In a very appropriate Women's Health article I was reading recently, Los Angeles yoga instructor, Rainbeau Mars says,
"Breakups often stir up emotions that can throw us off-center, leaving us vulnerable, insecure, doubting, scared, and even angry. There is nothing more important than staying grounded, and finding a sense of safety and security despite the emotional rollercoaster."For me, the source of that perspective has, and will probably always be, in yoga. (The article, by the way, has some amazing routines no matter what your relationship status.) Every now and then I fall into running, and I always seem to be proud when I do. I appreciate challenging myself, building my endurance, and finding that familiar mental quietness in each stride. But my stints with running are just that, little flings that come and go, and so yoga is my constant.
Since I had today off of work, I was able to attend a Power Yoga class with one of my favorite instructors at NYSC. Although I oftentimes hang on every word she says, today she said something especially meaningful: "Let go, be present, you are exactly where you are meant to be, right now."
Through the past decade of my yoga practice (oh gosh, saying that makes me feel old, haha) I have lived a life that is either nostalgic for the past or expectant for the future. Overall it's been a pretty good one. But I do believe that there's value in just being, in just enjoying the greatness that is today, in allowing yourself to fall into that place where you are supposed to be. I am making the conscious choice to adjust my thoughts accordingly.
Nevertheless, it's much easier to be present when you're pleasantly situated on cloud 9. And so I re-read another self-relevant article in Whole Living, Wabi Sabi Your Life: 6 Strategies for Embracing Imperfection. The first is Humble Virtues. "To illustrate: Wabi sabi is asymmetrical heirloom vegetables and handmade pottery, crow's feet and the frayed sleeves of a favorite wool sweater, exposed brick and the first draft of a difficult letter." The second is Abandoning Perfect. Richard Powell told the author, "Accepting the world as imperfect, unfinished, and transient, and then going deeper and celebrating that reality, is something not unlike freedom."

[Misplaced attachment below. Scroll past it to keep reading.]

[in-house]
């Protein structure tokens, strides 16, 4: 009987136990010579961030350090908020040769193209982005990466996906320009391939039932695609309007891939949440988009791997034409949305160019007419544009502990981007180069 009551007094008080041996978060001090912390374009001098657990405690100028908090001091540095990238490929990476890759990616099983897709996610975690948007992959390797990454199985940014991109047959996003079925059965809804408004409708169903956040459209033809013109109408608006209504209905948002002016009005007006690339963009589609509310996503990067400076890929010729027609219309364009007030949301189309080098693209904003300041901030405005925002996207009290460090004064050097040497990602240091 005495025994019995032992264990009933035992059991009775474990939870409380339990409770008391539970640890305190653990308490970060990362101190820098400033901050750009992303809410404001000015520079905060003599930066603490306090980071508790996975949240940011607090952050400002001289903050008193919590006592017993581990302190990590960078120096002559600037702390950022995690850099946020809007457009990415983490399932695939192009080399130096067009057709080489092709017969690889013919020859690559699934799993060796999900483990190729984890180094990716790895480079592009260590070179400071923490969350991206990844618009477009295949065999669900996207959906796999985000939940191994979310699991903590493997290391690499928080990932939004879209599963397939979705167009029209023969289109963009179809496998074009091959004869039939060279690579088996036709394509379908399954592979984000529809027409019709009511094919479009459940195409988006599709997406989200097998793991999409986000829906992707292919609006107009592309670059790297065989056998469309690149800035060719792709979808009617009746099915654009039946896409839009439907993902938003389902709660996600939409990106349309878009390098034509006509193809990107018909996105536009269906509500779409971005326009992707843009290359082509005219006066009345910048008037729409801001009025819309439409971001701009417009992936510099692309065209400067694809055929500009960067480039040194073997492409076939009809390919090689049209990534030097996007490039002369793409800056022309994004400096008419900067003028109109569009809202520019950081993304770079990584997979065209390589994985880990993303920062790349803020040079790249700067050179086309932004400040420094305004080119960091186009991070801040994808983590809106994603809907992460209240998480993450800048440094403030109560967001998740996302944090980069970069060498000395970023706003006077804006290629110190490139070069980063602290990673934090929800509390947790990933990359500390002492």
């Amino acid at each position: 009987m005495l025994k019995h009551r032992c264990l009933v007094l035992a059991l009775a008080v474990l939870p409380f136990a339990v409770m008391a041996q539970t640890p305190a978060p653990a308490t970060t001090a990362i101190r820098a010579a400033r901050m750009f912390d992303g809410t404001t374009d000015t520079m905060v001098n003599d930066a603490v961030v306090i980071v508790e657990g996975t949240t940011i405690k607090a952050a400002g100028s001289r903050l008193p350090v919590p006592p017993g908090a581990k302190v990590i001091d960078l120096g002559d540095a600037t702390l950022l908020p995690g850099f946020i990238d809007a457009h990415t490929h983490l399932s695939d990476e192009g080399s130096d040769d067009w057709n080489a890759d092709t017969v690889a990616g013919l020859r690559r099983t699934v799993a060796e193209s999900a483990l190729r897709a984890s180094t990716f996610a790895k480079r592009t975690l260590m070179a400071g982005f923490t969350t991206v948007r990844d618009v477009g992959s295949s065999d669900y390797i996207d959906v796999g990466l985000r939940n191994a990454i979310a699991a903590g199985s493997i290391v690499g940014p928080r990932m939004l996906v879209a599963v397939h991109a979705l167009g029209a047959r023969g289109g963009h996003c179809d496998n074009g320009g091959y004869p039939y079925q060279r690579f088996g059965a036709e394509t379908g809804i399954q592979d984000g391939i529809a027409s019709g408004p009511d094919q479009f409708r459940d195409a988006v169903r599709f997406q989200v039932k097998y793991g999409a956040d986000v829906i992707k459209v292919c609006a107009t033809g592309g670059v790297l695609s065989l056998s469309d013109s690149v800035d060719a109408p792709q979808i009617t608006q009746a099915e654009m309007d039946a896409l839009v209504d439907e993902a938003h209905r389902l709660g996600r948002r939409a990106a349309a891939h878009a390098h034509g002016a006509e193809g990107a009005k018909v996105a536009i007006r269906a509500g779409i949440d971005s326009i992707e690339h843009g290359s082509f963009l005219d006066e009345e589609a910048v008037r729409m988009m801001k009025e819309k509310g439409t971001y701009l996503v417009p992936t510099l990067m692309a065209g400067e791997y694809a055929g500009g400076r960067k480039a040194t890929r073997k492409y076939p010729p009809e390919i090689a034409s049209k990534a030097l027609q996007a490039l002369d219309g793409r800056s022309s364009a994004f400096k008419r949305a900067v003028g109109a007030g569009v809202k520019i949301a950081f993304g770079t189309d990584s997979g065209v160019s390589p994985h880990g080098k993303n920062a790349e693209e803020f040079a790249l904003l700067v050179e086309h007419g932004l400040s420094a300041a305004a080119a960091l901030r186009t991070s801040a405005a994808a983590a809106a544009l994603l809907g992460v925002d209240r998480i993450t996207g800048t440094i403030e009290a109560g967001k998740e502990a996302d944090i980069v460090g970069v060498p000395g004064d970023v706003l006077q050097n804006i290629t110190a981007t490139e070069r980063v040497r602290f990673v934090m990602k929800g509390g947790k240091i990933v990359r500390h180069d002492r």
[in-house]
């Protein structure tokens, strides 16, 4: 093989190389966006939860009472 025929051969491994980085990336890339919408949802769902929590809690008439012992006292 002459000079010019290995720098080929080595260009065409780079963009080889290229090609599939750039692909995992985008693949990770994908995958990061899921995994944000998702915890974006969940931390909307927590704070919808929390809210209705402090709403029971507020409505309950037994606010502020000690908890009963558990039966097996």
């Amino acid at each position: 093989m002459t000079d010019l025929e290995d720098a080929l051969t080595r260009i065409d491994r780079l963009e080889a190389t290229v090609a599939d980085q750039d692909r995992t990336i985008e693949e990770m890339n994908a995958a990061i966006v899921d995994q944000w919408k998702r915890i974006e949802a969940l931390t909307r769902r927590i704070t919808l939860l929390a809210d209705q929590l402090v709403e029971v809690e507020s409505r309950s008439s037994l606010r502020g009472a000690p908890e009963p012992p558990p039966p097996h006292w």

The trick is to apply the two to the way we live in relationships, food, home, beauty, closets, and work. A favorite blog of mine, Design*Sponge, recently spoke of Wabi Sabi (albeit with more of a focus on decor, of course). "An offshoot of Zen Buddhism, wabi-sabi essentially refers to a profound and abiding appreciation for the transient, fleeting beauty that pervade the natural world..."
Yesterday, I woke up on my favorite holiday of the year feeling grateful for every part of my life. As I tweeted, "I'm thankful for the good, the bad, and the ugly. Without it, I wouldn't be here right now: so happy on Thanksgiving." I sent holiday wishes to the incredible friends that have kept me afloat throughout my life, and was astounded to find that the number exceeded two dozen. I spent my day surrounded by wonderful family, knowing that each one of them loves me unconditionally, and always would. I ate delectable food, drank fabulous wine, and I was grateful for being so blessed. Mmm, apple crisp...
Then I came back to this blog. I read through my therapeutic saga and the phenomenal response that continues to make opening up, sharing my life, and revealing it in it's supreme imperfectness, an absolute pleasure for which I am eternally thankful. I cannot even express how overwhelmed with comforting bliss I was. And yet, I know that I won't that happy every day. That's okay and probably a good thing, because gosh, that'd be annoying. Wouldn't it? ;)
For the next month, and perhaps longer than that, I am going to end each post like a photographic gratitude journal. It'll be the first of it's kind (although I've certainly read more than enough material about it's de-stressing powers) and I don't doubt that it'll be a positive addition for the both of us. A transcript from Oprah radio reads, "As more of your thoughts and words become positive, you'll start attracting more positive people and circumstances." The best is yet to come, my friends, and even though I may have not eaten any turkey yesterday, I wouldn't have wanted to be resting in a traditional food coma with anyone but mi familia. My little brother may have been missing, (and missed), but we will all be reunited soon. And today, with the calm of yoga freshly running through my veins and thoughts, I am feeling more than content to run errands, clean my room, and help my parents decorate the house for Christmas. Take care!